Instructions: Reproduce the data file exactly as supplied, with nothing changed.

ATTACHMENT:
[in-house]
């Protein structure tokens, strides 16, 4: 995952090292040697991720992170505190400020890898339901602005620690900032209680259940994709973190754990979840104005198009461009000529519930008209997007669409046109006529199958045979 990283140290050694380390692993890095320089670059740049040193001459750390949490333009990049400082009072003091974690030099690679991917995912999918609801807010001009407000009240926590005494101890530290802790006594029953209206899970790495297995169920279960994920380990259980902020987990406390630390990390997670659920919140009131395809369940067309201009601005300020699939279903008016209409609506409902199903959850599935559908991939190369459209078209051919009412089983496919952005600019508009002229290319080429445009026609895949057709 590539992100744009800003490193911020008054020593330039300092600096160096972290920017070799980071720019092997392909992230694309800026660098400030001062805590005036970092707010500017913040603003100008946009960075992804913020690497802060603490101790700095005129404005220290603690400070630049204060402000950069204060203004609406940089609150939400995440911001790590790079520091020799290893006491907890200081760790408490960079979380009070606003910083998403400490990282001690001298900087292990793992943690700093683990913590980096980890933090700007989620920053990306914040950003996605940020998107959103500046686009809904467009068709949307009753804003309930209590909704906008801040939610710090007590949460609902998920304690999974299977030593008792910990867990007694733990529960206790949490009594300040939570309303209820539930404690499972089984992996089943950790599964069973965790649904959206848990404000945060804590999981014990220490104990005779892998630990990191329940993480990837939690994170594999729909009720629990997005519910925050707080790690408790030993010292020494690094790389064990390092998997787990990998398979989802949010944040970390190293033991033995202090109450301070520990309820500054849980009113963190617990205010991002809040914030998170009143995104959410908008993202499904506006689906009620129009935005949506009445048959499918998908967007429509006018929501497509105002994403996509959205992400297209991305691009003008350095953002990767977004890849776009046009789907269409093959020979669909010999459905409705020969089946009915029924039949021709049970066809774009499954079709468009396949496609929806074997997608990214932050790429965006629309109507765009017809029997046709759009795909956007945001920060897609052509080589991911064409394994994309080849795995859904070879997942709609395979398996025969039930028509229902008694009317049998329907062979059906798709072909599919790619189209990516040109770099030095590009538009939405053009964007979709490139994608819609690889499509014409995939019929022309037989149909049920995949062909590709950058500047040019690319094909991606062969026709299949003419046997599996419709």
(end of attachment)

[in-house]
């Protein structure tokens, strides 16, 4: 995952090292040697991720992170505190400020890898339901602005620690900032209680259940994709973190754990979840104005198009461009000529519930008209997007669409046109006529199958045979 990283140290050694380390692993890095320089670059740049040193001459750390949490333009990049400082009072003091974690030099690679991917995912999918609801807010001009407000009240926590005494101890530290802790006594029953209206899970790495297995169920279960994920380990259980902020987990406390630390990390997670659920919140009131395809369940067309201009601005300020699939279903008016209409609506409902199903959850599935559908991939190369459209078209051919009412089983496919952005600019508009002229290319080429445009026609895949057709 590539992100744009800003490193911020008054020593330039300092600096160096972290920017070799980071720019092997392909992230694309800026660098400030001062805590005036970092707010500017913040603003100008946009960075992804913020690497802060603490101790700095005129404005220290603690400070630049204060402000950069204060203004609406940089609150939400995440911001790590790079520091020799290893006491907890200081760790408490960079979380009070606003910083998403400490990282001690001298900087292990793992943690700093683990913590980096980890933090700007989620920053990306914040950003996605940020998107959103500046686009809904467009068709949307009753804003309930209590909704906008801040939610710090007590949460609902998920304690999974299977030593008792910990867990007694733990529960206790949490009594300040939570309303209820539930404690499972089984992996089943950790599964069973965790649904959206848990404000945060804590999981014990220490104990005779892998630990990191329940993480990837939690994170594999729909009720629990997005519910925050707080790690408790030993010292020494690094790389064990390092998997787990990998398979989802949010944040970390190293033991033995202090109450301070520990309820500054849980009113963190617990205010991002809040914030998170009143995104959410908008993202499904506006689906009620129009935005949506009445048959499918998908967007429509006018929501497509105002994403996509959205992400297209991305691009003008350095953002990767977004890849776009046009789907269409093959020979669909010999459905409705020969089946009915029924039949021709049970066809774009499954079709468009396949496609929806074997997608990214932050790429965006629309109507765009017809029997046709759009795909956007945001920060897609052509080589991911064409394994994309080849795995859904070879997942709609395979398996025969039930028509229902008694009317049998329907062979059906798709072909599919790619189209990516040109770099030095590009538009939405053009964007979709490139994608819609690889499509014409995939019929022309037989149909049920995949062909590709950058500047040019690319094909991606062969026709299949003419046997599996419709």